The Way of the Gun

Blood not-so-simple: David Cronenberg takes aim at on-screen and real-life violence

"The violence that matters most to people is the violence done to the human body," says David Cronenberg, whose newest film, A History of Violence, approaches its titular subject with the intensity and physicality you'd expect from the originator of body horror. "Blowing up cars and buildings would not matter without consequences for the human body—if it only had consequences for your car insurance, let's say."

In A History of Violence, which received its North American premiere at the Toronto International Film Festival earlier this month and opens Friday, a Midwestern family man (Viggo Mortensen) commits a deadly act of self-defense that triggers a series of ever more brutal persecutions and reprisals. It's the 62-year-old Cronenberg's most conventional film in years as well as his most brilliantly subversive: The movie bears the DNA of a classical western and a contemporary action thriller, but it interrogates its death wish fantasies even as it submits to them. "It's a really well designed film," as Mortensen puts it. "There's no fat on it, but it leaves a lot of room for thought."

As lucid and systematic as its title would suggest, the film—adapted by screenwriter Josh Olson from a 1997 graphic novel— allows violence to register in any number of ways: exciting, horrific, absurd, instinctual, deplorable, logical. Cronenberg, master of multiplicity that he is, allows these impressions to exist in unnerving unison. The first time we see Mortensen's Tom Stall spring into action, swiftly dispatching a pair of murderous thugs in his diner, "the scene was set up so that the violence was inevitable," the director says. "It was demanded, it was positive, it was justified, and yet I needed to make it appalling at the same time. The audience starts cheering when he's killing people, and they stop when you cut to the result of the violence. That's the structure for all the violent scenes. You're complicit in the exhilaration, and you have to be complicit in the aftermath as well."

In other words, A History of Violence provides a rigorous context for violence. It digs into the reptile brain motivations and sticks around for the physical and psychological fallout. The film is hardly a straightforward critique, though, acknowledging as it does the animal adrenaline rush of retaliation. Distinct from the wrist-slap abjection of Sam Peckinpah's Straw Dogs or some of Michael Haneke's films, it's the rare audience-implicating film that's not founded on a contempt for the audience. "I'm never certain enough of myself to take the moral high ground," Cronenberg explains. "I'm not even doing what Hitchcock did—a puppeteer manipulating the strings of his marionette audience. I'm really just saying this is the physical reality. I wanted the audience to feel the consequences of violence, and it's real nasty, it's grotesque. It's a pretty dispassionate approach: If you think this is good, and I'm agreeing with you that it is under these circumstances, here's what happens, though, and let's just look at it."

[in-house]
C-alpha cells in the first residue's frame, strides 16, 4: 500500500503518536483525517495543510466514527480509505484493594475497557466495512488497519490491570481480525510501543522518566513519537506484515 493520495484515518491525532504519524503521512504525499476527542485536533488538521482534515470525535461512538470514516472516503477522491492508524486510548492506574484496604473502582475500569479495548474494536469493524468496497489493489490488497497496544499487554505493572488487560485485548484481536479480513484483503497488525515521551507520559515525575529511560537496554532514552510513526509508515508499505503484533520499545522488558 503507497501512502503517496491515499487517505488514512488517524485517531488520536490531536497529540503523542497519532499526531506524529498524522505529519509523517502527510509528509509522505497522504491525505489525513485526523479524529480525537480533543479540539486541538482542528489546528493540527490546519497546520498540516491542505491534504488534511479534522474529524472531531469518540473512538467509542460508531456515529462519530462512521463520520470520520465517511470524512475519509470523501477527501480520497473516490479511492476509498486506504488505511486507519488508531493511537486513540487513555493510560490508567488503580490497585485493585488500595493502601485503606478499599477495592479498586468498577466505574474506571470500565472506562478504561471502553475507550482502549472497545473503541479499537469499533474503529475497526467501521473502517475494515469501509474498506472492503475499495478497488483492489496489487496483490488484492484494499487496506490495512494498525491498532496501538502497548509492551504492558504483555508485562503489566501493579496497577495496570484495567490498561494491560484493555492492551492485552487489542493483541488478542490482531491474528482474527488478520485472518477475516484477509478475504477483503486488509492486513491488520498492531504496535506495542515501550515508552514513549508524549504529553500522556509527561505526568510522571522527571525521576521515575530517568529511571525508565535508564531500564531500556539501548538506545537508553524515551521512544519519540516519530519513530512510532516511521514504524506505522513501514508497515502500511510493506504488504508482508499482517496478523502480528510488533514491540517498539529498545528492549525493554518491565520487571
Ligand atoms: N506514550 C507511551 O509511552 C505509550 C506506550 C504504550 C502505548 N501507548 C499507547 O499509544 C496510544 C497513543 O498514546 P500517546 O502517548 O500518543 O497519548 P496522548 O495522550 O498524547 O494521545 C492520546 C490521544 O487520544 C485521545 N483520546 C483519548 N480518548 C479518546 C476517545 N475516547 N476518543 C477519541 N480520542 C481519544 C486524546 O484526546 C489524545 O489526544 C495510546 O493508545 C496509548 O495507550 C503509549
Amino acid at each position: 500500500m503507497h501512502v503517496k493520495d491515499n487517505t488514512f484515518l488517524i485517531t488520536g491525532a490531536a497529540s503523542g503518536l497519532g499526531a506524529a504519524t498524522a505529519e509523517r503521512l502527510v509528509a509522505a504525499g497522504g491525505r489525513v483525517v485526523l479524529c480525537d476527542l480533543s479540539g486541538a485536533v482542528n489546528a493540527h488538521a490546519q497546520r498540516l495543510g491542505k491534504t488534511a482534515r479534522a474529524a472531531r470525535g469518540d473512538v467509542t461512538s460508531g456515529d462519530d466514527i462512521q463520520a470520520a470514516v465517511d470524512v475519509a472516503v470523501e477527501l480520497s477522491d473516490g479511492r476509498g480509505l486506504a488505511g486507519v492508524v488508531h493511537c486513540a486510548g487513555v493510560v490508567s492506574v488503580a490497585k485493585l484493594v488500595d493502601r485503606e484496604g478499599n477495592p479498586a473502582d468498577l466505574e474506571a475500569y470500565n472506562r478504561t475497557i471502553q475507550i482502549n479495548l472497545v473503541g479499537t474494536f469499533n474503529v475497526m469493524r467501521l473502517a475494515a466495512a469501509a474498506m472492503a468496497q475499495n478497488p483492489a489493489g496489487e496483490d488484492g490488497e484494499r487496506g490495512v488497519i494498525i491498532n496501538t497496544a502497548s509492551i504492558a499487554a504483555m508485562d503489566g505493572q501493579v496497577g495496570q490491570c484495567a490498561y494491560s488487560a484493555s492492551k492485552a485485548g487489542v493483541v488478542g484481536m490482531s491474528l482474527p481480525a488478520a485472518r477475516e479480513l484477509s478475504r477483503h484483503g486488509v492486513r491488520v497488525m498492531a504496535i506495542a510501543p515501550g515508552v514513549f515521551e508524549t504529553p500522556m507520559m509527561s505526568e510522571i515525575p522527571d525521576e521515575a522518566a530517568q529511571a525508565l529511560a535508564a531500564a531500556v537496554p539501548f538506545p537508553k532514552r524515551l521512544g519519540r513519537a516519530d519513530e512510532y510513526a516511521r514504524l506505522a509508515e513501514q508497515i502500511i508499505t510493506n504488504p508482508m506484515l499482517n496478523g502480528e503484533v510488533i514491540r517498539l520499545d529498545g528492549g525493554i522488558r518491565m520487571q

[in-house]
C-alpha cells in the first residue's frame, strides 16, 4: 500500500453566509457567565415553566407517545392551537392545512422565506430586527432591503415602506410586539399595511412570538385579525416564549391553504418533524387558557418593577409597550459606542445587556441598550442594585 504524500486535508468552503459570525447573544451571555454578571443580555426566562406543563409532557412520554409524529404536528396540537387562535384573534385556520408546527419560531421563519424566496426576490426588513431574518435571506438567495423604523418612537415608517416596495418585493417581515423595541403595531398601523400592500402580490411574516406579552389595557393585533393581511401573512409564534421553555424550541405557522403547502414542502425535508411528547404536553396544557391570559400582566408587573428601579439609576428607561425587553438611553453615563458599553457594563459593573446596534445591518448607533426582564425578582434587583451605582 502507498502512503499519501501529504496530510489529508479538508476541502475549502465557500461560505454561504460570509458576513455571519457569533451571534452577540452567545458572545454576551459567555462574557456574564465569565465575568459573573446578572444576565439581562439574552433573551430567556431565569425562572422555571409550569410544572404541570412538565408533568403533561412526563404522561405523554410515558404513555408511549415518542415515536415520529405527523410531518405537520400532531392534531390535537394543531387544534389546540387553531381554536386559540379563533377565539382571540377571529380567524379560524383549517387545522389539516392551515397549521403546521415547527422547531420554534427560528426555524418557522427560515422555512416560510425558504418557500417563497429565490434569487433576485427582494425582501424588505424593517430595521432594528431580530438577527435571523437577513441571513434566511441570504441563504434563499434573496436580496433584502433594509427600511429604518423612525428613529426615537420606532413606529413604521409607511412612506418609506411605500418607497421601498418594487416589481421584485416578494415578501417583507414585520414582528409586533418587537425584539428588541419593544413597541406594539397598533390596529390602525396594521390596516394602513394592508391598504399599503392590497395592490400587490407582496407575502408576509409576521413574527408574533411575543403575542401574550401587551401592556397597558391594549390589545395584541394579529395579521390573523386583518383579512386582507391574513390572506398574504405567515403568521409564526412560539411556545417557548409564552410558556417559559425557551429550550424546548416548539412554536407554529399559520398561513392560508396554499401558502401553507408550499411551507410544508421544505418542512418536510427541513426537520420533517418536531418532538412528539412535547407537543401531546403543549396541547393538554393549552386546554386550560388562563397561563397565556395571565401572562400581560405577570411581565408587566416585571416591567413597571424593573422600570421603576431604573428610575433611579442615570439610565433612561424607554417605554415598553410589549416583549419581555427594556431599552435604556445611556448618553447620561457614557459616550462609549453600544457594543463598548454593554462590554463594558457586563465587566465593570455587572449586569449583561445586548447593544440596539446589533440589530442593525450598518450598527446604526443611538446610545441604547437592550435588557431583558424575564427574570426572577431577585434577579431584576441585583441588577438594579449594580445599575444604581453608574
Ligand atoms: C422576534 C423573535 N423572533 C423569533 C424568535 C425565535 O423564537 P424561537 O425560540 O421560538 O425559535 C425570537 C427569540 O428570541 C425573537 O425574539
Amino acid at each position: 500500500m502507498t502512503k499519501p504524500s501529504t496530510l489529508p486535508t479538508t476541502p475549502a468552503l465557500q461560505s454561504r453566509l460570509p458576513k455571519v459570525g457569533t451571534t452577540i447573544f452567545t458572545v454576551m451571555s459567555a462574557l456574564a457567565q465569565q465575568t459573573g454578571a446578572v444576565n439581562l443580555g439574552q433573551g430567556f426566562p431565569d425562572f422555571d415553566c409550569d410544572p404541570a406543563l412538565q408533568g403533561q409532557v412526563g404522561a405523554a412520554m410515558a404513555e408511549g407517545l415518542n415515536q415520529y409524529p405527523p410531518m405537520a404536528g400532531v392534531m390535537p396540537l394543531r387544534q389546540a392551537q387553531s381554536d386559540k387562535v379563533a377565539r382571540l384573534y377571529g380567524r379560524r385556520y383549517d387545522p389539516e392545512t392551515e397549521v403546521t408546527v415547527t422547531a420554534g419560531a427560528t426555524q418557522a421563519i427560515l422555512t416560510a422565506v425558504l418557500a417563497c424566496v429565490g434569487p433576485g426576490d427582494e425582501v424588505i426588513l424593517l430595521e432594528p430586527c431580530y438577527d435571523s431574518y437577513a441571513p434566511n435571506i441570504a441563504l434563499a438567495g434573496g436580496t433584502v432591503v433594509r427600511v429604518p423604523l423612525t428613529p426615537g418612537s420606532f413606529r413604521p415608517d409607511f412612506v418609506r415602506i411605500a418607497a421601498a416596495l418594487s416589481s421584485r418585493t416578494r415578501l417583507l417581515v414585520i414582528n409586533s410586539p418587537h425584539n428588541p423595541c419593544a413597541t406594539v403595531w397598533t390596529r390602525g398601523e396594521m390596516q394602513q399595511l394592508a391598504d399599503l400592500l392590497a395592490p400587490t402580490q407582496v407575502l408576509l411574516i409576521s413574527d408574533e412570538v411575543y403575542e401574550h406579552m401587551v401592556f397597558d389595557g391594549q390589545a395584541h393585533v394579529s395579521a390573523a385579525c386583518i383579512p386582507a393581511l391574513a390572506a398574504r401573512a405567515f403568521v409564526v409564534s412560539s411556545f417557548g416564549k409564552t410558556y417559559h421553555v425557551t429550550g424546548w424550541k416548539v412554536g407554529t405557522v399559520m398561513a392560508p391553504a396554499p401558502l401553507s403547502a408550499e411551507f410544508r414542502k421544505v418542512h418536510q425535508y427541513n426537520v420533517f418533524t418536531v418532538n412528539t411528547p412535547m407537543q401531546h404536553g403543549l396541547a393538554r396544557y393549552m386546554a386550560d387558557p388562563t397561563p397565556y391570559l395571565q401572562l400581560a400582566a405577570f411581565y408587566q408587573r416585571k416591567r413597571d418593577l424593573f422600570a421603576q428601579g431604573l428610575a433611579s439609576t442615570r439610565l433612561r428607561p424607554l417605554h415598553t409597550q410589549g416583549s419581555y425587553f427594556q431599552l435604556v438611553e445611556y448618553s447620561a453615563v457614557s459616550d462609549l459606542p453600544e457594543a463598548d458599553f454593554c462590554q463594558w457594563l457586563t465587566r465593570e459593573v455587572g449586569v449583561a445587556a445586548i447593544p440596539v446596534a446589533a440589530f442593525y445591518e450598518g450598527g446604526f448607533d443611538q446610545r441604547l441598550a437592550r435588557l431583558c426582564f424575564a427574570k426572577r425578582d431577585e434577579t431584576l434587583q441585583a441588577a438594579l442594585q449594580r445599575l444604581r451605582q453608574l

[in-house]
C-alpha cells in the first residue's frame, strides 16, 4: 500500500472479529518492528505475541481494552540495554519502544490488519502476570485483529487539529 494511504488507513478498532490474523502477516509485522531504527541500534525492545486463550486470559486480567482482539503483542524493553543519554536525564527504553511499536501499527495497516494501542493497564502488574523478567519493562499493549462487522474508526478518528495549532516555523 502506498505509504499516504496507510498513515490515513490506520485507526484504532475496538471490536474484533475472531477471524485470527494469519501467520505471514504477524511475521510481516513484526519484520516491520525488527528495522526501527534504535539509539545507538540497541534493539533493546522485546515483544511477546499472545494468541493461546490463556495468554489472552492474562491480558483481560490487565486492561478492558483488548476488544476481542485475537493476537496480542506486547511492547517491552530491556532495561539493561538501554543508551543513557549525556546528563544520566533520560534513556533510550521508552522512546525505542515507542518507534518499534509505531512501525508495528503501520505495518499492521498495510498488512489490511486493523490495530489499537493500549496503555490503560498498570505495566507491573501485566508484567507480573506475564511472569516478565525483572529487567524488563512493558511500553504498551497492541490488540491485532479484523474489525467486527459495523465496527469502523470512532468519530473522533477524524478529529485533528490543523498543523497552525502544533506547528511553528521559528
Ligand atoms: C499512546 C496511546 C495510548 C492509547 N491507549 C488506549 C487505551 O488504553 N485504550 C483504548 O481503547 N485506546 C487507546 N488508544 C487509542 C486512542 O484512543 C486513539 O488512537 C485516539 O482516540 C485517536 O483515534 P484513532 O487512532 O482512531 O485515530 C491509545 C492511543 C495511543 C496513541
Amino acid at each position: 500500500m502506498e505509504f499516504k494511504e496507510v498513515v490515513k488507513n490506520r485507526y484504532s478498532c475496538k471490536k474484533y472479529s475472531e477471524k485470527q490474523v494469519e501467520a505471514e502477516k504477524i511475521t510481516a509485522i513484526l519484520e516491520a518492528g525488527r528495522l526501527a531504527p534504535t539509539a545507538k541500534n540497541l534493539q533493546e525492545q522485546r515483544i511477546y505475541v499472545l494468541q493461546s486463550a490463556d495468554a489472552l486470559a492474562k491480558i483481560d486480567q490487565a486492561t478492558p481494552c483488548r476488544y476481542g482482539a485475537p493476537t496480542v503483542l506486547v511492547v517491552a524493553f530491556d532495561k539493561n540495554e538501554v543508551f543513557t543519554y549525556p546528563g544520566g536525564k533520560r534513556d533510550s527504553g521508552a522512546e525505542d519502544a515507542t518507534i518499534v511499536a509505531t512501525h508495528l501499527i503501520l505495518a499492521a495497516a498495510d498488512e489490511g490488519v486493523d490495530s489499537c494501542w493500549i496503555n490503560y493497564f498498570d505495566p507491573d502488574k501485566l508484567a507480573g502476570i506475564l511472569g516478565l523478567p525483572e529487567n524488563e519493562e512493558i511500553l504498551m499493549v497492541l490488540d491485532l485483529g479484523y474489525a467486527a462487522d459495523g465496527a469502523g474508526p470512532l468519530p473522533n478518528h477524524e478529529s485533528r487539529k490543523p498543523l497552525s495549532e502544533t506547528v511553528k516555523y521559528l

It sounds modest, but "just looking" carries moral import in a time when the bodily costs of a faraway war often go conveniently unseen. Cronenberg says the Iraq connection was never far from his mind: "Seeing all that footage without seeing any bodies—one day you do see the bodies and it's shocking, what happens to the burned corpses. You have to see those things. Otherwise it's all theoretical."

A History of Violence
Takashi Seida/New Line Productions

An inquiry into territorial aggression that questions what it means to live with blood on our hands, Violence has an unmistakable political subtext. "It's the idea of a man with a gun standing up to protect his family against bad guys," Cronenberg says. "If you're attacked that way, is any response justified, no matter how violent or how all encompassing?" On set during the 2004 presidential campaign, the cast and crew, at Mortensen's urging, staged a mock election (which will appear on the DVD). "Viggo decorated his trailer like a voting station—we had a U.N. observer and a bomb-sniffing dog," Cronenberg says. "I should add that Kerry won our election."

Given the film's purposeful ambiguities, the Toronto-born and -based Cronenberg concedes that Violence "could be seen as a red-state movie in a red state and a blue-state movie in a blue state." At the Cannes premiere, "People wanted to take it as a critique of America, and perhaps perversely, I'd say, well, let's not just jump on the U.S., because there's no country in the world that doesn't have a history of violence. Every country was founded on the suppression of other peoples whether by invasion or war or annexing. Even Canada. The focus is on the U.S., of course, because it's the superpower. It's a legitimate discussion, but it's not the only discussion." Still, A History of Violence, set to Howard Shore's Aaron Copland–ish score, doesn't stint on Rockwellian iconography: a quaint main street, endless cornfields, the model nuclear family. (Much of the Americana is quite Canadian: Standing in for "Millbrook, Indiana" is the real town of Millbrook, Ontario.) "It's perversely idealized," Cronenberg says. "It's almost Twilight Zone–y. There's an appeal to that longing for an imaginary past—a yearning for an innocence that was never so pure anyway. It's meant to be recognizably real, but it has to play as mythological as well. That's part of the balancing act."

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